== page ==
Well, I suppose it was inevitable.

After all, the American Nazis objected to Heimdall being played by a black man in last year’s Thor movie. To swing 180 degrees in the opposite direction, many Asian groups objected to the casting of a European in the role of a Eurasian in the play Miss Saigon. They felt that the part should have gone to an Asian and not to a Eur.

There are numerous examples of this, and some attracted justifiable outrage. I’m not too certain about the Miss Saigon thing: the character is Eurasian but Asians are woefully underrepresented on western stages. The Thor thing is just completely stupid: Heimdall is Asgardian and not Teutonic, and the American Nazis are assholes.

Several thousand white actors have been cast as American Indians in several hundred (at least) motion pictures, and that’s simply wrong. We should have grown out of that, yet for the past several years I’ve been involved in a comics project that stars an American Indian lead but has been “unsellable” to Hollywood because they “can’t find” an acceptable American Indian actor. Besides, there are none who could carry a movie.

So I’m not surprised to see the beginnings of … let’s say discomfort … at the casting of a British actor in the lead role of this summer’s Man of Steel. Truth, Justice, and the American Way, right? Superman lives in Metropolis, which is in or near Kansas, and you can’t get more American than that, right? Hollywood is pushing its internationalist agenda down our throats again, right?

Well, no. That’s not right. Superman is not American, he’s Kryptonian. Clark Kent is American, but he’s not the guy referred to in the title Man of Steel. Clark Kent is a disguise. Kal-El is Superman, and he wasn’t born here.

In fact, he’s an illegal immigrant.

I don’t get bent out of shape over characters not being portrayed by actors of the same nationality or race. It’s called “acting.” Look it up in the dictionary. Should only white people be cast as characters originally conceived as white people? Tell that to Jeffrey Wright. James Bond wasn’t born in Scotland, but Sean Connery was. Johnny Depp is playing Tonto, and that’s just too weird to be right or wrong.

And Kabuki? Hello – men playing all the female roles? Orson Welles cast himself in the lead role in Othello and then he cast black actors in all the other roles in Shakespeare’s ditty, and then they performed Othello in Harlem!


The fault of extremist thinking on both sides is that people jump at the symptoms and ignore the issues. The real issue is the underrepresentation of minorities in our media, and that’s an issue that is slowly being addressed. Should we never make a Charlie Chan movie ever again because white actors had played the Hawaiian detective, most notably a performer from Sweden. But nobody complains about the current incarnation of Hawaii 5-O even though the two Hawaiian detectives in that show are played by actors of Korean descent.

Grow up and let actors act. And let’s level the casting stage. Right now.

THURSDAY: Dennis O’Neil


DENNIS O’NEIL: Prematurely White

By now you know, unless you’re a fan who really reads nothing but comics and sees/hears nothing that’s not comics related: we had us a storm, we north easterners, and it was a humdinger. Lots of snow – lots! – before Halloween which royally screwed things up hereabouts and drove Mari and me onto the wet and gleaming roads looking for a motel with a vacancy because our house had neither heat nor light. Main problem seemed to be that the trees still bore leaves and their weight, added to the weight of the snow, caused the timber to fall, much of it across power lines. Cue music:

Away in a manger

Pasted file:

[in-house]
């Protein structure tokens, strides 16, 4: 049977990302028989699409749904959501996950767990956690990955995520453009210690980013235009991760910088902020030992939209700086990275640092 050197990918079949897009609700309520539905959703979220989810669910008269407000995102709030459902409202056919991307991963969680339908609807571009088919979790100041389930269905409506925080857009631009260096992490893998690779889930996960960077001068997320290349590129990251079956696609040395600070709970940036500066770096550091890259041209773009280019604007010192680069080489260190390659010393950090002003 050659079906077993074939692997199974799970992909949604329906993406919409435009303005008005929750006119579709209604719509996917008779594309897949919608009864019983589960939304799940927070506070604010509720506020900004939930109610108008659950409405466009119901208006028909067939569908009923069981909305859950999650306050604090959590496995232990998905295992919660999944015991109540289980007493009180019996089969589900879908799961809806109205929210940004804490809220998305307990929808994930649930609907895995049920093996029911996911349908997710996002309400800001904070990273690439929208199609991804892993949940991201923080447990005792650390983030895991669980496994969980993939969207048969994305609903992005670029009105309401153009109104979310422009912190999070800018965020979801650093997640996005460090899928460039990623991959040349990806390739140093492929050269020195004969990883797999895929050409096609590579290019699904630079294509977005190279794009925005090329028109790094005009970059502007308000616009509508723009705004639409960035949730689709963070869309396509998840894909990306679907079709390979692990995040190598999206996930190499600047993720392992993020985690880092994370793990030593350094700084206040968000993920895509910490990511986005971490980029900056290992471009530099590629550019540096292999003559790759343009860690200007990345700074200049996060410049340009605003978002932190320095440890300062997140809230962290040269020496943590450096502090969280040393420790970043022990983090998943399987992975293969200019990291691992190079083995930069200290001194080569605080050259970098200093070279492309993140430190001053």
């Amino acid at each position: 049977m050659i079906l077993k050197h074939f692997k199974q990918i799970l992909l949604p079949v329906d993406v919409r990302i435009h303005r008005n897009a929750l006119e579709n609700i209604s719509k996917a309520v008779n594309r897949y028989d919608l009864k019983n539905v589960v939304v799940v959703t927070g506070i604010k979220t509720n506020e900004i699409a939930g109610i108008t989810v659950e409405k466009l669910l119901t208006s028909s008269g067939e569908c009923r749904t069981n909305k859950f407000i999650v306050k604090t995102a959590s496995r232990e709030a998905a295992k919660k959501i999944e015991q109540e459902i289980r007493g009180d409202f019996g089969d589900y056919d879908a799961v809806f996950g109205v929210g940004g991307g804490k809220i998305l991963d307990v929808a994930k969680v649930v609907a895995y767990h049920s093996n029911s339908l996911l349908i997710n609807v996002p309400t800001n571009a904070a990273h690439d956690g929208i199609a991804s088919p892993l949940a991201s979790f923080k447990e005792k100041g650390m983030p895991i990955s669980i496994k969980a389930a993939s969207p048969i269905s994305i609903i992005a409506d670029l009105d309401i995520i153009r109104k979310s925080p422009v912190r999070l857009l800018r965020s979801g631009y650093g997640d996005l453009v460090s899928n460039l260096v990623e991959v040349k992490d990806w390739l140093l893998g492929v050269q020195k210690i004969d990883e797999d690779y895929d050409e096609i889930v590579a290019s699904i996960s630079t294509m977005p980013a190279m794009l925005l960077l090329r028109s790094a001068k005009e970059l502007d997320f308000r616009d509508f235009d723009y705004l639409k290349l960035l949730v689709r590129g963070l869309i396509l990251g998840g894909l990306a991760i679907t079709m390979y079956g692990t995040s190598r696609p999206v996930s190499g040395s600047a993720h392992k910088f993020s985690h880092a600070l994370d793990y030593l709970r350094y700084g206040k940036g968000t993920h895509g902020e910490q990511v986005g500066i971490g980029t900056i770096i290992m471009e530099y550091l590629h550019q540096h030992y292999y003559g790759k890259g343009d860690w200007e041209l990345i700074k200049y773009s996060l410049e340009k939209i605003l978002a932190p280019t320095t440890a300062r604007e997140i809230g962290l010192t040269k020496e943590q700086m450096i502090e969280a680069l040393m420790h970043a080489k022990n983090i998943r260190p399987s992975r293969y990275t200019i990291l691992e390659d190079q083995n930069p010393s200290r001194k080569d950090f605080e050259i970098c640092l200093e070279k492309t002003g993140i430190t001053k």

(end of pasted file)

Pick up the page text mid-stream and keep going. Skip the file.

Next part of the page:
No crib for a bed,

Poor little Denny

Lay down his bald head…

Okay, wrong holiday and we did a bit better than Joe the Carpenter and his family. We found a Holiday Inn near the Jersey border that had suffered a cancellation and so we didn’t have to spend the dark hours in a cold house, a car, or a manger.

And you know, I’m not complaining! I choose to live here, partly because I like the seasons and, as Diana Ross admonished, “take the bitter with the sweet.” Mari and I can consider the whole thing an unexpected little adventure, though if the power hadn’t returned this morning, I’d probably be calling it something else.

Of course, if I lived in Peter Parker’s New York I wouldn’t be bothered by meteorological matters. Same would be true if I lived in Metropolis, Star City, Gotham City…anywhere in comicbookland. There’s seldom snow there, or much rain, not a lot of wind or heat or humidity, and that’s a minor league shame.  Not that I’d want Pete’s Spidey suit sticking to his armpits, or Batman have to put on galoshes over his boots. But in a story, weather can be a tool. It can add texture and realism to the fictional settings, complications to the hero’s various quests (and without complications, those quests aren’t terribly involving). It can even be a major plot point, one that drives the action of the narrative. Or a source of humor. Or a reflection of the protagonist’s psyche. It can establish mood and it can help to establish locale. It could give a city character, as fog does for London and San Francisco or rain does for Seattle.

What is the weather like in Star City? Does the local television weather guy begin every report with, “It looks like another bland day here in our area…”

The exception, as is so often the case, is Central City, the New York doppelganger where Will Eisner’s Spirit fought whatever Eisner thought up to give him problems. It rains there. And snows. And gets warm. And the stuff is a joy to read, and if you’re looking for some recommended reading, well…most, if not all, of the Spirit stories have been reprinted. What I’m saying is, no excuses.

But for now…Hey look! A tree has fallen across my front yard. That hasn’t happened since…the damn hurricane a few months ago.

Maybe I should move to Metropolis.

FRIDAY: Martha Thomases

DC Comics December Solicitations

We hold in our hands the covers for DC Comics this December. As a child of four can plainly see, these envelopes have been hermetically sealed. They’ve been kept in a #2 mayonnaise jar under Wikipedia’s porch since noon today.

Shall we? Surely!

As usual, spoilers may lurk beyond this point.